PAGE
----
Colin Kaepernick is back as one of the faces of a new Nike campaign commemorating the 30thanniversary of the brand’s iconic “Just Do It” slogan. The former NFL quarterback turned activist is also suing the NFL for allegedly colluding to keep him out of the league. He has remained unsigned by teams since March 2017.
Nike has made a bold, controversial move with a new multi-year deal with Kaepernick as one of the faces of the “Just Do It” campaign. The athletic apparel maker risks backlash as it tries to align itself with a cause that resonates with young consumers. After the announcement many shoppers voiced opposition and began calling for boycotts of its products. Images of burned Nike shoes (#JustBurnIt) and cutting swooshes out of gear appeared on Twitter and other social media sites, but others vowed to support Nike and Kaepernick.
Kaepernick posted a Nike ad with his face in black and white and wrote: “Believe in something, even if it means sacrificing everything. #JustDoIt” Nike says it will feature him on several platforms including billboards, television commercials, and online ads. The company will also create an apparel line and contribute to his Know Your Rights charity. Others in the “Just Do It” campaign include Odell Beckham Jr., Shaquem Griffin, Lacey Baker, Serena Williams, LeBron James, Eliud Kipchoge, and lesser known athletes.
Kaepernick initiated a wave of protests by NFL players two seasons ago, kneeling during the national anthem to protest police brutality and racial inequality. These protests have turned into one of the most polarizing issues in sports, with criticism from President Trump and fans who view them as unpatriotic. The league and players union have yet to determine if players will be punished this season if they choose to kneel or demonstrate during the national anthem.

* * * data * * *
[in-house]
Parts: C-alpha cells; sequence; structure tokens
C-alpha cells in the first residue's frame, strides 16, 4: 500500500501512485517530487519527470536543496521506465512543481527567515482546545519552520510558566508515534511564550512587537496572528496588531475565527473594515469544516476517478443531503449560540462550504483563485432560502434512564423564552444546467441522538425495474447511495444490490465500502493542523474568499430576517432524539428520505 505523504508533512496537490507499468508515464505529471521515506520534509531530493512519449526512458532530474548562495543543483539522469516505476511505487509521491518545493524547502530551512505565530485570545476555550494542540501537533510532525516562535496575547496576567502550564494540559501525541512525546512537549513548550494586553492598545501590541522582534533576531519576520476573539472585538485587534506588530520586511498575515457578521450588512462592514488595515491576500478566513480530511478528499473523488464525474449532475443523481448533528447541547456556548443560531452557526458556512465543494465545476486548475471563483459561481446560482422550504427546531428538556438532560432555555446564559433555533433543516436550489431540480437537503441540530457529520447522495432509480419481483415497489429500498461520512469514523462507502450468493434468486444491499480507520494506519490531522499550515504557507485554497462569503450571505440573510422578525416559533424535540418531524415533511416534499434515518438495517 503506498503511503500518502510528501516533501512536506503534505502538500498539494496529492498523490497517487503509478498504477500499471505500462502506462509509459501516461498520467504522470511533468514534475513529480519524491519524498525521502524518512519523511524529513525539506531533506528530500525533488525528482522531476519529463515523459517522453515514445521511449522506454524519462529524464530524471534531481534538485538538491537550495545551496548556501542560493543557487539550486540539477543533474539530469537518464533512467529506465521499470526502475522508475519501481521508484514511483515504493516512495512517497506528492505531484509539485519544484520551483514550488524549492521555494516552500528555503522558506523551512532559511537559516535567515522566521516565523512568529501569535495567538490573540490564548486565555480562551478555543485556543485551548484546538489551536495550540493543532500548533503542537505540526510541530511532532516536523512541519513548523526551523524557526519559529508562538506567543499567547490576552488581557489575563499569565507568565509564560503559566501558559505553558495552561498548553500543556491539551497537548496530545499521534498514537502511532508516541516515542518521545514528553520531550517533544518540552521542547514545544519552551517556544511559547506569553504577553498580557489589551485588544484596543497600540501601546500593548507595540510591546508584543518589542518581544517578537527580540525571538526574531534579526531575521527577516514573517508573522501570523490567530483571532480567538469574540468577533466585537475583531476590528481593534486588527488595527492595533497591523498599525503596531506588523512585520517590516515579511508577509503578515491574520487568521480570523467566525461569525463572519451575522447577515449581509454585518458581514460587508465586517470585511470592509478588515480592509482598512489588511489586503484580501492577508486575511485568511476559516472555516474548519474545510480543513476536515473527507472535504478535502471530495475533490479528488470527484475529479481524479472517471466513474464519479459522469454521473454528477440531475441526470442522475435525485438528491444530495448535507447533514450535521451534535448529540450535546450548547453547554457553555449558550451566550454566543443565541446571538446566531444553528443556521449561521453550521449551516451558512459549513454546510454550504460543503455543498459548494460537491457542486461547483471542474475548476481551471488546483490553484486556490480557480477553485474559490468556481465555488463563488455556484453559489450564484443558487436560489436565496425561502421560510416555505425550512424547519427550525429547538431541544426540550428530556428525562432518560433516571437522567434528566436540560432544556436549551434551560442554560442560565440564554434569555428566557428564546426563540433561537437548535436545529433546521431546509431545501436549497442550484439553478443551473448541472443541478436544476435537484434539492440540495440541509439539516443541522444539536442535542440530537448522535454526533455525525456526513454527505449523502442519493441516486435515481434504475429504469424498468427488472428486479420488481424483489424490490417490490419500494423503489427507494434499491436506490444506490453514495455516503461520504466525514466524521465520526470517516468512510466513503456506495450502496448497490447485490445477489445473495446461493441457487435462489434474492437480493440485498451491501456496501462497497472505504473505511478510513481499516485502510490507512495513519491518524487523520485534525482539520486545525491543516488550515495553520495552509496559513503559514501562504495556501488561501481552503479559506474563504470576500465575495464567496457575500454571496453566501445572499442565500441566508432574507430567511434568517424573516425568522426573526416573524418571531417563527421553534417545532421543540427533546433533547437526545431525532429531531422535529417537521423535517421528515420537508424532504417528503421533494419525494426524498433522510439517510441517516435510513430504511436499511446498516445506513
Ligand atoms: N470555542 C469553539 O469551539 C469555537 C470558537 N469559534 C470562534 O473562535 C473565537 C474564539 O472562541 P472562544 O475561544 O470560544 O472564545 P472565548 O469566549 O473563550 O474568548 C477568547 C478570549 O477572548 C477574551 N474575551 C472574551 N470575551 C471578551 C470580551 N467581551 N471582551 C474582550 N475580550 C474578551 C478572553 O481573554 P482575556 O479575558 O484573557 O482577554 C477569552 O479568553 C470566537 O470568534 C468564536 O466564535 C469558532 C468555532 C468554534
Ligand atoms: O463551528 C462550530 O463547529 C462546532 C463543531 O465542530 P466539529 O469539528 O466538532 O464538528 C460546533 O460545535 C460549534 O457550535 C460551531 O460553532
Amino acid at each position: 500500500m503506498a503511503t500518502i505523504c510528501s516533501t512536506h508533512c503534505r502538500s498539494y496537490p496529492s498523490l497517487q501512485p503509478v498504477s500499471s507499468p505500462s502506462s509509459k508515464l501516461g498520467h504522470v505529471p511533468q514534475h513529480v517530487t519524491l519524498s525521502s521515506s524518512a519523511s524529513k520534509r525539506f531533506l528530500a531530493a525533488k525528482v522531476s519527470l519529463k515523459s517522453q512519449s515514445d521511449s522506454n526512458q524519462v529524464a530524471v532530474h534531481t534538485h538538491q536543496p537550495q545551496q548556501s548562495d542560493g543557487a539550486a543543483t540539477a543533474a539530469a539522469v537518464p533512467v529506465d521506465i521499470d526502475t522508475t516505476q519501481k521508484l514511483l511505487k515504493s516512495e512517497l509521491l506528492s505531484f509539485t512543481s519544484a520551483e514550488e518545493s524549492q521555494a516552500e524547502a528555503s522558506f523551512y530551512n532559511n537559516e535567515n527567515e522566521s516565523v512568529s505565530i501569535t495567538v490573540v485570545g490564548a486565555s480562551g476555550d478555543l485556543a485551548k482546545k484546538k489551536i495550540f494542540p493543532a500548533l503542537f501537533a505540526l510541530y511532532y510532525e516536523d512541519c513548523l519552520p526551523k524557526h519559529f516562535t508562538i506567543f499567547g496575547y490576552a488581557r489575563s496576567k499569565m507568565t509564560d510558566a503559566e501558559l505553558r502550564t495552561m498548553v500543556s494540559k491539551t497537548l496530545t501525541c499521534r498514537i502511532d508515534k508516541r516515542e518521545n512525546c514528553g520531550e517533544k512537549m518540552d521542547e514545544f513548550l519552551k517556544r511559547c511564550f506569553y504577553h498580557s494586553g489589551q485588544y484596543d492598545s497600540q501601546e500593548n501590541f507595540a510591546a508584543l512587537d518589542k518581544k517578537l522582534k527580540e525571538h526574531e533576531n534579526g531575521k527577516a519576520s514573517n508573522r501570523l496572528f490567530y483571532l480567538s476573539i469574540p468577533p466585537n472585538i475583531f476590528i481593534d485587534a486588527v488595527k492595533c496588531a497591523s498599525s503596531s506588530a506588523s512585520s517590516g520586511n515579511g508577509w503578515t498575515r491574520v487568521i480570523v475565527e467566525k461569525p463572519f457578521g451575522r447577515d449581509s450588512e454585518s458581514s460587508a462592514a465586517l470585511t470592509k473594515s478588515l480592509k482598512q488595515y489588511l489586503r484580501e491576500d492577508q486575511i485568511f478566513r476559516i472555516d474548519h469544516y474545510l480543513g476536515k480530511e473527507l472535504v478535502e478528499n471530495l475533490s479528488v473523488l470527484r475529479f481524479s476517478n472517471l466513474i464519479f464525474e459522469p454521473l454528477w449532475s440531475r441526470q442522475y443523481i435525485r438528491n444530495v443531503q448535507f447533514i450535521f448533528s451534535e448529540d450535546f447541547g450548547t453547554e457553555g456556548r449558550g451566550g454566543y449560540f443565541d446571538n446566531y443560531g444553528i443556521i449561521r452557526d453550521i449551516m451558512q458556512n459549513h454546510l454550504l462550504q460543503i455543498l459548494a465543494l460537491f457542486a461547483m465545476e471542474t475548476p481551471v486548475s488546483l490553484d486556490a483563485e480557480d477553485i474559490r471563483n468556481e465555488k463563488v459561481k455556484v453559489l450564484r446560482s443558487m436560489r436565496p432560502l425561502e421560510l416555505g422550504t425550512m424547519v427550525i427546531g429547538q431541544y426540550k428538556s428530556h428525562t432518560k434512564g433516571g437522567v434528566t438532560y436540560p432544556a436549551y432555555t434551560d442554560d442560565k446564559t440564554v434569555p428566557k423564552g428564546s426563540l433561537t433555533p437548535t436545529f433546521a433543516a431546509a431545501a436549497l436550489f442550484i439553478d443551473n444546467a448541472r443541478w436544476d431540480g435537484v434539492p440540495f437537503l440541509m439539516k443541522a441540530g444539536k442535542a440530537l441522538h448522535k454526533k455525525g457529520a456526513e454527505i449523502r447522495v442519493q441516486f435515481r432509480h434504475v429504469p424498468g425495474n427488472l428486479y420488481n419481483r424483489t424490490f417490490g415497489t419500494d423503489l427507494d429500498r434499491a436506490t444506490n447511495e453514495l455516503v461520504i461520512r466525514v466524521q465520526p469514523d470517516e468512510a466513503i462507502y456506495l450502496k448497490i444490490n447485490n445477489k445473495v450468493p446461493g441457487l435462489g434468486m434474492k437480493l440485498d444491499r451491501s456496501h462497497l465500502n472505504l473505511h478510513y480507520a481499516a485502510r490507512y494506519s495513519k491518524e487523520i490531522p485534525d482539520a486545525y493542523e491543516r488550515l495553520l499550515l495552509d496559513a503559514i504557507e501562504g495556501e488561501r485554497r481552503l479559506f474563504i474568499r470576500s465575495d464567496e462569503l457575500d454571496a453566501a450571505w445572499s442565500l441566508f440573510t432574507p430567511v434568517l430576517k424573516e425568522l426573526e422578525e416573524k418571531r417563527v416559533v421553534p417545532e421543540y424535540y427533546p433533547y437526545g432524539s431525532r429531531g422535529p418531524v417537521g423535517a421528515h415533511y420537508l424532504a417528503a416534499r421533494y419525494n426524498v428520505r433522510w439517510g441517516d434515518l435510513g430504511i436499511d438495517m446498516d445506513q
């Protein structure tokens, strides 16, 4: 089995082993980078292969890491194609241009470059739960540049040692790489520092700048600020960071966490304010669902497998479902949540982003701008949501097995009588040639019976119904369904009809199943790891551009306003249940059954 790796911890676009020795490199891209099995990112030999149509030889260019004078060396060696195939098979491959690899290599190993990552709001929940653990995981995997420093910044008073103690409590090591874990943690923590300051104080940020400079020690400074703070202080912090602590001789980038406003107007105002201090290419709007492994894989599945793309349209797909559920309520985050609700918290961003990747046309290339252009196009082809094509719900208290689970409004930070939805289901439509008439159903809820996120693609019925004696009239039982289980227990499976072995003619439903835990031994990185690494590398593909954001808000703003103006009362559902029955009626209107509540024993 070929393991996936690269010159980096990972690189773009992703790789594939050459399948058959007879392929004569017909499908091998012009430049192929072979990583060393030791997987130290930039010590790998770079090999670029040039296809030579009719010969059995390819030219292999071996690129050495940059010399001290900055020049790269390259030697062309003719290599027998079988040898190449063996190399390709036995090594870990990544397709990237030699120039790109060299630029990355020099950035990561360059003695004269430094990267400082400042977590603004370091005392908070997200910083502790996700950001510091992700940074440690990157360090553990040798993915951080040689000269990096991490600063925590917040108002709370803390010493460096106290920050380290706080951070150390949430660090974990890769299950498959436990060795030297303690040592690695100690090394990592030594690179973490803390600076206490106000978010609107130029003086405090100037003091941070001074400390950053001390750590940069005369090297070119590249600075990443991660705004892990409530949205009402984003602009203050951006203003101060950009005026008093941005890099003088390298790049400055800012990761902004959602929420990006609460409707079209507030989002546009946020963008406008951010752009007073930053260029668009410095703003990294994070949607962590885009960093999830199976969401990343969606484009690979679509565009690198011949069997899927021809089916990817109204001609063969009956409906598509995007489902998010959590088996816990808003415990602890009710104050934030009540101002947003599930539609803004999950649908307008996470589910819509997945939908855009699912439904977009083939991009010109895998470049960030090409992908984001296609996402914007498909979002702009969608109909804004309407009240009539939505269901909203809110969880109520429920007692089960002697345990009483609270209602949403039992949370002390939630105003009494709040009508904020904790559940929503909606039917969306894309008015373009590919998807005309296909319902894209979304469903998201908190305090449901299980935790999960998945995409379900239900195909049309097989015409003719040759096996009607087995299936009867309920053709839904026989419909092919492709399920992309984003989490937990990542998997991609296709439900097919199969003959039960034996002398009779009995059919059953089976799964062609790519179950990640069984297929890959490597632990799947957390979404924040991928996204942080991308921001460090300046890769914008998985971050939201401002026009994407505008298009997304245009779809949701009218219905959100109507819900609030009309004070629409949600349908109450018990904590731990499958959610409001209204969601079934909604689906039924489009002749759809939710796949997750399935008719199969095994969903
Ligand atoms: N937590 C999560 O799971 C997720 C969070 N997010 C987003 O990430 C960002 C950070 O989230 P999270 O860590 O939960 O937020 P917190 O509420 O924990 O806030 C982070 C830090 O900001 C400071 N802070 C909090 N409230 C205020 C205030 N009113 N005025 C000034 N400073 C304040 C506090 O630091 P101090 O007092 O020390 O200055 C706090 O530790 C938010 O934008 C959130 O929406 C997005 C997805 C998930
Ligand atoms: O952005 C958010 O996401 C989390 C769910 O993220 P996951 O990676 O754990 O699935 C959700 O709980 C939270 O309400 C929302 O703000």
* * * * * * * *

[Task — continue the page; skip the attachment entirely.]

- A Wall Street Journal/NBC News poll revealed the magnitude of polarization with people between the ages 18 and 34 viewing the protests more favorably – 56% said they found them appropriate. Older fans felt strongly they were not appropriate, as did Republicans–only 10% said they were appropriate.
- Psychologists say that consumer purchasing can feel like asserting power and choosing to buy something, or not buy something, is like casting a ballot. In this case, consumers with strong feelings about the protests are voting with their money as to whether players should kneel or not kneel during the anthem.
- In addition to the endorsement backlash, Nike is having serious organizational issues with lawsuits alleging systemic gender discrimination and a corporate culture that allowed gender bias and sexual harassment to persist. Despite its political support for Kaepernick, a brand is more than an ad and Nike needs to change its culture.
Quests and Actions (Q&A):
- Nonviolent protests have played an important role in important societal issues. How can we have thoughtful conversations on vital issues like race relations and discrimination, using these moments to shift our actions?
- While Nike may be feeling some heat from critics after the Kaepernick ad, the company has earned $43 million worth of media exposure in the first 24 hours, according to one estimate. Was this part of the marketing strategy all along?
- An onslaught of critical tweets from President Trump has turned the protests into a political battle, with the NFL — a major partner of Nike — stuck in the middle. What can the league do to lower the fan polarization on this issue?